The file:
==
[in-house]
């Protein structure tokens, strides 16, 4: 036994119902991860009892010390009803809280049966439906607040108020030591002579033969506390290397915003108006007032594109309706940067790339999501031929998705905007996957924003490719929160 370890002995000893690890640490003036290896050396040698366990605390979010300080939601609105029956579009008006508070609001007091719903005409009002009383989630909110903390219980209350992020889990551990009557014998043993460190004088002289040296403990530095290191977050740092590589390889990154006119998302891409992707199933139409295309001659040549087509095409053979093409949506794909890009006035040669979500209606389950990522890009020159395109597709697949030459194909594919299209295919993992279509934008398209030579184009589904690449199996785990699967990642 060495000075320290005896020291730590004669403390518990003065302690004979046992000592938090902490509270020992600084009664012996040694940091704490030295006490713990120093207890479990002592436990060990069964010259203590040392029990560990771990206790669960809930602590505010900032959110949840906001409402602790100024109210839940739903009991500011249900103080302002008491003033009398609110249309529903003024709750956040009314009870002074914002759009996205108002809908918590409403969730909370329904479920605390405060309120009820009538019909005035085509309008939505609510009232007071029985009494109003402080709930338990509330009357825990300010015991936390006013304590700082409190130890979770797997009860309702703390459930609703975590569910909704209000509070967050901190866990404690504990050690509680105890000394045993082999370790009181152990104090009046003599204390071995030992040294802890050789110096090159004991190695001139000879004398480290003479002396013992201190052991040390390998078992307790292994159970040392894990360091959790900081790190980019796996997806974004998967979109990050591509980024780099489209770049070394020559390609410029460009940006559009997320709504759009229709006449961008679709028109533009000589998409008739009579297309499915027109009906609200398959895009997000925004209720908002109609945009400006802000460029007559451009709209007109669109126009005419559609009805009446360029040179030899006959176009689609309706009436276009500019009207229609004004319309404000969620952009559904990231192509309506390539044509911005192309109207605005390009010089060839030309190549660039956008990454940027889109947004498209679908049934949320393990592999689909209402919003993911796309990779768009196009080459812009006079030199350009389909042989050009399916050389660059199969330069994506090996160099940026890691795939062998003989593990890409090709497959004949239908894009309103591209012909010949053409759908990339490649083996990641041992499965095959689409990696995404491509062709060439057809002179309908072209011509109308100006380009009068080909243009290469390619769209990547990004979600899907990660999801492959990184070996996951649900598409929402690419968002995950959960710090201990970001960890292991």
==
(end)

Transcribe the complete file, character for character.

[in-house]
């Protein structure tokens, strides 16, 4: 036994119902991860009892010390009803809280049966439906607040108020030591002579033969506390290397915003108006007032594109309706940067790339999501031929998705905007996957924003490719929160 370890002995000893690890640490003036290896050396040698366990605390979010300080939601609105029956579009008006508070609001007091719903005409009002009383989630909110903390219980209350992020889990551990009557014998043993460190004088002289040296403990530095290191977050740092590589390889990154006119998302891409992707199933139409295309001659040549087509095409053979093409949506794909890009006035040669979500209606389950990522890009020159395109597709697949030459194909594919299209295919993992279509934008398209030579184009589904690449199996785990699967990642 060495000075320290005896020291730590004669403390518990003065302690004979046992000592938090902490509270020992600084009664012996040694940091704490030295006490713990120093207890479990002592436990060990069964010259203590040392029990560990771990206790669960809930602590505010900032959110949840906001409402602790100024109210839940739903009991500011249900103080302002008491003033009398609110249309529903003024709750956040009314009870002074914002759009996205108002809908918590409403969730909370329904479920605390405060309120009820009538019909005035085509309008939505609510009232007071029985009494109003402080709930338990509330009357825990300010015991936390006013304590700082409190130890979770797997009860309702703390459930609703975590569910909704209000509070967050901190866990404690504990050690509680105890000394045993082999370790009181152990104090009046003599204390071995030992040294802890050789110096090159004991190695001139000879004398480290003479002396013992201190052991040390390998078992307790292994159970040392894990360091959790900081790190980019796996997806974004998967979109990050591509980024780099489209770049070394020559390609410029460009940006559009997320709504759009229709006449961008679709028109533009000589998409008739009579297309499915027109009906609200398959895009997000925004209720908002109609945009400006802000460029007559451009709209007109669109126009005419559609009805009446360029040179030899006959176009689609309706009436276009500019009207229609004004319309404000969620952009559904990231192509309506390539044509911005192309109207605005390009010089060839030309190549660039956008990454940027889109947004498209679908049934949320393990592999689909209402919003993911796309990779768009196009080459812009006079030199350009389909042989050009399916050389660059199969330069994506090996160099940026890691795939062998003989593990890409090709497959004949239908894009309103591209012909010949053409759908990339490649083996990641041992499965095959689409990696995404491509062709060439057809002179309908072209011509109308100006380009009068080909243009290469390619769209990547990004979600899907990660999801492959990184070996996951649900598409929402690419968002995950959960710090201990970001960890292991």